Geography 100

I. Introduction -- Internet usage is rapidly increasing but serious barriers to widespread integration must be overcome before the Internet is fully integrated into the “typical” American lifestyle.
II. Brief history: ARPANET to Internet to WWW
III. Barriers to widespread Internet use remain to be overcome.
A. Internet Complexity
B. Economics
C. Security Issues
IV. Concerns and Hopes

Contrary to the marketing promises of Internet access providers and computer software and hardware companies, the Internet has not yet revolutionized the world. The spread of Internet usage among persons of different economic, educational, and cultural backgrounds is far from universal, and serious obstacles remain before computerized telecommunications will be as easy, carefree, and widespread as is portrayed in commercial advertisements. Today the Internet is used primarily by an elite minority of the world population. This minority is dominated by companies, organizations and individuals in the United States which have financial and educational advantages enabling them to decipher confusing and cryptic programs, protocols and networks, and to upgrade and replace computer hardware and software regularly as new innovations are developed. Even with these advantages, the Internet cannot become fully ingrained into American society until considerable improvements are made i!
n the usability and accessibility of the Internet in general. Until the Internet becomes simple to use and easy to access it will not become as integral a part of American culture as other innovations like the television, telephone, or microwave oven.
The Internet, as defined by Newton’s Telecom Dictionary, is “a computer network which joins many government and university and some private computers together over phone lines.” While this may be an accurate definition, it is hardly one that most people will understand, and it is already outdated. The Internet (capitalized) is a series of telephone lines and connections that spans the globe, allowing people in different cities, counties, or nations to send and receive electronic files, documents, messages, and other information almost instantly to anyone who has a computer and a modem.
The modern usage of the Internet for entertainment and private messaging is a dramatic removal from its original intended use. In the late 1950s the United States Department of Defense grappled with the problem of making a decentralized computer network so that it wouldn't have a single "point of failure", a centralized network hub which could be targeted and disabled in the event of nuclear attack. This experiment, administered by the Defense Advanced Research Projects Agency (DARPA), became known as the ARPANET. Development of the ARPANET began during the 1960s and continued through the 1980s. As early as 1977 other networks were linking to the ARPANET to transmit and receive data. Then the 1980s brought rapid and important changes to the project. Advances in computers, networking, and other digital technologies allowed more and diverse groups join the growing assortment of connected networks. Transmission protocols were standardized, and European networks were created!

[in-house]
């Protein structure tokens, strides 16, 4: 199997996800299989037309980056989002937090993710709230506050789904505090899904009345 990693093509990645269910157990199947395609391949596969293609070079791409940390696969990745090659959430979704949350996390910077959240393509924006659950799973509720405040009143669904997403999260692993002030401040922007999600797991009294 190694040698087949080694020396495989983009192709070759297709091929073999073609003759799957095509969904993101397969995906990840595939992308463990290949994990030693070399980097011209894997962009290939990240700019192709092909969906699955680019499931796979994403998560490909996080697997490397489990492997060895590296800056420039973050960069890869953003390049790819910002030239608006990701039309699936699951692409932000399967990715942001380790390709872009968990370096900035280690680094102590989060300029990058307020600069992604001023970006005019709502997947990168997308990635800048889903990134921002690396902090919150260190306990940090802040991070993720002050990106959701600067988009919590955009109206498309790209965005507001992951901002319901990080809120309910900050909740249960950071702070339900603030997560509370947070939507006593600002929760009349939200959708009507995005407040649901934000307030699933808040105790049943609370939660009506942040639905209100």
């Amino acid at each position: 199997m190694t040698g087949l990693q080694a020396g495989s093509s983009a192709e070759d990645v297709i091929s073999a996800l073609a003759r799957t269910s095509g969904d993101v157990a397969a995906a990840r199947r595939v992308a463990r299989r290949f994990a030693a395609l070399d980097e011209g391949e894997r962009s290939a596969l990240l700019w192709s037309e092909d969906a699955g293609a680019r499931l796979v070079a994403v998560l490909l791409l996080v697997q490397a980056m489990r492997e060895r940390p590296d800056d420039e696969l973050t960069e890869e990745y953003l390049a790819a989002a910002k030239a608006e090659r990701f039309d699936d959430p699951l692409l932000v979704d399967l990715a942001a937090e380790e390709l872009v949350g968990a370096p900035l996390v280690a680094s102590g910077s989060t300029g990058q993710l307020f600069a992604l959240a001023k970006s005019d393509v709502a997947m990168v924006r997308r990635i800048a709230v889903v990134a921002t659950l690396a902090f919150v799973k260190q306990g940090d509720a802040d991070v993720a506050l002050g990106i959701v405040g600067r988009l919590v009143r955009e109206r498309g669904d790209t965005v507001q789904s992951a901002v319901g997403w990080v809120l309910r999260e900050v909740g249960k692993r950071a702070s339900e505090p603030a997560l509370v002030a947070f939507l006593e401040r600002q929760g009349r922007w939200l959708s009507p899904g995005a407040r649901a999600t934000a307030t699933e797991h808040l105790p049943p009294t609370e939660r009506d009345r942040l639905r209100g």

and implemented for electronic mail.
In 1983 the United States military broke away from this rapidly expanding internet. ARPANET was split into ARPANET and MILNET, and the latter became integrated with the Defense Data Network created the previous year. After this important change, the evolution of the Internet accelerated until ARPANET was no longer needed to maintain the network and was allowed to expire at the end of 1989.
Even with the rapid expansion of Internet usage, it was not without flaws, many of which remain today. It was originally designed for use by military and academic communities. Most of the interaction on the Internet was restricted to text based, or command line interfaces which many people find difficult to use. This led to the development of a graphic user interface (GUI) for the Internet: the World Wide Web (WWW). The WWW has revolutionized the Internet in much the same ways that the Macintosh revolutionized personal computers in the 1980s . The WWW uses pictures and “hypertext links” to allow for more intuitive navigation of documents and data. The non-linear nature of hypertext allows people jump from one document to another easily, even if the jump is to a document on a computer located halfway around the world.
But even with innovations like the WWW, there remain many obstacles to true integration of the Internet into the American lifestyle.